September 2, 2014; Burlington Free Press
Christine Plunkett is, as of five days ago, the former president of Burlington College. She resigned five days into the semester in the face of demands from students that she do so, during a post-board-meeting physical confrontation in which they blocked her car from exiting a parking lot while chanting, “Hey hey, ho ho, Christine Plunkett’s got to go!”
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At the time, it was not clear if the desperate “OK, I resign. Happy?” was meant seriously, but Plunkett followed it up with a resignation by email to the board the next day.
While Plunkett was targeted by the students, the roots of the college’s difficulties seem to stretch back much further than her short tenure. The college, which appears to have a serious problem with underenrollment (student body under 200), was placed on a two-year probation by the New England Association of Schools and Colleges (NEASC) in June because of a tangle of financial concerns. It retains accreditation for now but could be in trouble there as well if it is unable to show progress in a now-required series of reports to NEASC.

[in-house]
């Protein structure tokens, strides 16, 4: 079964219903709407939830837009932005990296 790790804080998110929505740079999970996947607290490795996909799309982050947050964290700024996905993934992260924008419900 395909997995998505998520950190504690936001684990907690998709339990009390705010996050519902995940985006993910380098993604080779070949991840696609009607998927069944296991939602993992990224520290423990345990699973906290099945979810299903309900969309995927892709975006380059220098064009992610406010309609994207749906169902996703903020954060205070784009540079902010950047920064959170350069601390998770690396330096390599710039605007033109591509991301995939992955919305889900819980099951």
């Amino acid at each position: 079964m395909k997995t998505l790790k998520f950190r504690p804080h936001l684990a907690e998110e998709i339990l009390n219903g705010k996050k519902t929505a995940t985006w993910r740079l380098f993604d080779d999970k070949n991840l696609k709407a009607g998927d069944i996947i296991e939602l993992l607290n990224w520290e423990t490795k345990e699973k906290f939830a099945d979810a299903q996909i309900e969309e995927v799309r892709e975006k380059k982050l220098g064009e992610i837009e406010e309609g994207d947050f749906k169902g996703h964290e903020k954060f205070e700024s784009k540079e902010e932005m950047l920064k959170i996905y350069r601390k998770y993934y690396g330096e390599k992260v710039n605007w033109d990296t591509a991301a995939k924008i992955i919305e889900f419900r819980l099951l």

Plunkett’s resignation follows that of its second-highest administrator, Stephen St. Onge, vice president for academic and student affairs, so the board has worked quickly to tap a new interim leadership team. But the students have now switched their focus to the board chairman, saying that Yves Bradley may have a conflict of interest. Though he was not on the board at the time, Bradley was the listing agent when the college bought 32 acres from the Burlington Catholic Diocese in 2010, acquiring a debt of about $10.5 million. This debt is one element of the financial straits in which the college finds itself.
The public upheaval is, of course, likely to have an impact on enrollment as it emphasizes the fact that accreditation may be at risk.—Ruth McCambridge